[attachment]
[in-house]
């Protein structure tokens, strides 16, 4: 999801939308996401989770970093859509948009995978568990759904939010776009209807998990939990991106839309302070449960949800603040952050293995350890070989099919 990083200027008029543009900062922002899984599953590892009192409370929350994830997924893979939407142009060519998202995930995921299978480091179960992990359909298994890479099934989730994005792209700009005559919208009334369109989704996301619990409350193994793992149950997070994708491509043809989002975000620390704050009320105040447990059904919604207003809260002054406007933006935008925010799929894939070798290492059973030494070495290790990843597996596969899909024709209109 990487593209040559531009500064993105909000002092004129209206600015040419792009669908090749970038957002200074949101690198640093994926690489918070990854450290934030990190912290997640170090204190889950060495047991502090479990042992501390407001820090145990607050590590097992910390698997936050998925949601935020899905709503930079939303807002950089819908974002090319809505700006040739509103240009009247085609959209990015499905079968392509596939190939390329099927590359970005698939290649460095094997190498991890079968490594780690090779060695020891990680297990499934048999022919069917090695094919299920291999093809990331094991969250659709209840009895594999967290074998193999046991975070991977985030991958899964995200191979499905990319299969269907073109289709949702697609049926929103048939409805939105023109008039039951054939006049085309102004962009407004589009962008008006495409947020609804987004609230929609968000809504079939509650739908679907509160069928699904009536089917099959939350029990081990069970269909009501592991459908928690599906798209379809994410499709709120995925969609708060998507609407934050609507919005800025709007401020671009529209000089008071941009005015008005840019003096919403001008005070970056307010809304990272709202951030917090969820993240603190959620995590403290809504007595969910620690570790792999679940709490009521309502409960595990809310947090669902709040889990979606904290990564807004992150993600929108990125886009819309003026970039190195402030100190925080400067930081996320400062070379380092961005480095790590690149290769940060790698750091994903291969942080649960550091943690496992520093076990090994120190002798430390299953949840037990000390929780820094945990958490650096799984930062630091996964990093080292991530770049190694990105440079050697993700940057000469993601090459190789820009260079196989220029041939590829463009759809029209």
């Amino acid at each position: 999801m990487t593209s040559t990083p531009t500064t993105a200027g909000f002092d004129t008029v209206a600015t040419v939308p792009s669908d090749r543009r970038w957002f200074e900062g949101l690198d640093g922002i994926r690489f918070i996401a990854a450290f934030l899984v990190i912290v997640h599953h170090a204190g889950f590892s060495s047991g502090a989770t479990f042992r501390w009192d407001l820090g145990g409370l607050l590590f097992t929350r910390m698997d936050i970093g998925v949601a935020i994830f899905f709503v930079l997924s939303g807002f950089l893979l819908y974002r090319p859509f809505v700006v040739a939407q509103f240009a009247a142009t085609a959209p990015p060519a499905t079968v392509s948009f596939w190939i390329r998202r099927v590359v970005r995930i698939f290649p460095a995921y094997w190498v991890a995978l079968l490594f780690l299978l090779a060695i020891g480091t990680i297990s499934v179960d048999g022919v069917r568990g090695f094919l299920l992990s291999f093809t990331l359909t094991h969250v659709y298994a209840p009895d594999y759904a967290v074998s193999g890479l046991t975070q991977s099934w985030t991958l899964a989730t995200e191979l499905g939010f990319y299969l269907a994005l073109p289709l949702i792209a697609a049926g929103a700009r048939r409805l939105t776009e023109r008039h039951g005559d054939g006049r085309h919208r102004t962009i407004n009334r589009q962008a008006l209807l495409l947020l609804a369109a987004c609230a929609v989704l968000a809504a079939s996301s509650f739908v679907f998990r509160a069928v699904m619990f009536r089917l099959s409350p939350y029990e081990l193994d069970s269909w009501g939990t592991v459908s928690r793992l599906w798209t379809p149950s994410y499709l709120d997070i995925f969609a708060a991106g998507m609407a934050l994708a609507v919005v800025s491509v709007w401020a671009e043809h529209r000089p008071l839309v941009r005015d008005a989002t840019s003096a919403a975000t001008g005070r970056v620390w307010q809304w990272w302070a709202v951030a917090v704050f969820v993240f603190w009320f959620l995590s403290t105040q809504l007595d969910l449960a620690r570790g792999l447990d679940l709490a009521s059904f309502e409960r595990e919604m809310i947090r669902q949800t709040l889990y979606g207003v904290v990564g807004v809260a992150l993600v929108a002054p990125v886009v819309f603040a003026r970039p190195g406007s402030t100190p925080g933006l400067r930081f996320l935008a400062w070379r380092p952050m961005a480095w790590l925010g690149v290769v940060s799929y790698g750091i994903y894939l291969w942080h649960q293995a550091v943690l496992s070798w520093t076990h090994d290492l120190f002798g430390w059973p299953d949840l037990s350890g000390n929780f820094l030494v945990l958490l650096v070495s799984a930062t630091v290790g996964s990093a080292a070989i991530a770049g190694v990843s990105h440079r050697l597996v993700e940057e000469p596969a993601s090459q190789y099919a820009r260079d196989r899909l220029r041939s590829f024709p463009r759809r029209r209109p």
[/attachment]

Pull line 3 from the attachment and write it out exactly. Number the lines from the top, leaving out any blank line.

């Amino acid at each position: 999801m990487t593209s040559t990083p531009t500064t993105a200027g909000f002092d004129t008029v209206a600015t040419v939308p792009s669908d090749r543009r970038w957002f200074e900062g949101l690198d640093g922002i994926r690489f918070i996401a990854a450290f934030l899984v990190i912290v997640h599953h170090a204190g889950f590892s060495s047991g502090a989770t479990f042992r501390w009192d407001l820090g145990g409370l607050l590590f097992t929350r910390m698997d936050i970093g998925v949601a935020i994830f899905f709503v930079l997924s939303g807002f950089l893979l819908y974002r090319p859509f809505v700006v040739a939407q509103f240009a009247a142009t085609a959209p990015p060519a499905t079968v392509s948009f596939w190939i390329r998202r099927v590359v970005r995930i698939f290649p460095a995921y094997w190498v991890a995978l079968l490594f780690l299978l090779a060695i020891g480091t990680i297990s499934v179960d048999g022919v069917r568990g090695f094919l299920l992990s291999f093809t990331l359909t094991h969250v659709y298994a209840p009895d594999y759904a967290v074998s193999g890479l046991t975070q991977s099934w985030t991958l899964a989730t995200e191979l499905g939010f990319y299969l269907a994005l073109p289709l949702i792209a697609a049926g929103a700009r048939r409805l939105t776009e023109r008039h039951g005559d054939g006049r085309h919208r102004t962009i407004n009334r589009q962008a008006l209807l495409l947020l609804a369109a987004c609230a929609v989704l968000a809504a079939s996301s509650f739908v679907f998990r509160a069928v699904m619990f009536r089917l099959s409350p939350y029990e081990l193994d069970s269909w009501g939990t592991v459908s928690r793992l599906w798209t379809p149950s994410y499709l709120d997070i995925f969609a708060a991106g998507m609407a934050l994708a609507v919005v800025s491509v709007w401020a671009e043809h529209r000089p008071l839309v941009r005015d008005a989002t840019s003096a919403a975000t001008g005070r970056v620390w307010q809304w990272w302070a709202v951030a917090v704050f969820v993240f603190w009320f959620l995590s403290t105040q809504l007595d969910l449960a620690r570790g792999l447990d679940l709490a009521s059904f309502e409960r595990e919604m809310i947090r669902q949800t709040l889990y979606g207003v904290v990564g807004v809260a992150l993600v929108a002054p990125v886009v819309f603040a003026r970039p190195g406007s402030t100190p925080g933006l400067r930081f996320l935008a400062w070379r380092p952050m961005a480095w790590l925010g690149v290769v940060s799929y790698g750091i994903y894939l291969w942080h649960q293995a550091v943690l496992s070798w520093t076990h090994d290492l120190f002798g430390w059973p299953d949840l037990s350890g000390n929780f820094l030494v945990l958490l650096v070495s799984a930062t630091v290790g996964s990093a080292a070989i991530a770049g190694v990843s990105h440079r050697l597996v993700e940057e000469p596969a993601s090459q190789y099919a820009r260079d196989r899909l220029r041939s590829f024709p463009r759809r029209r209109p």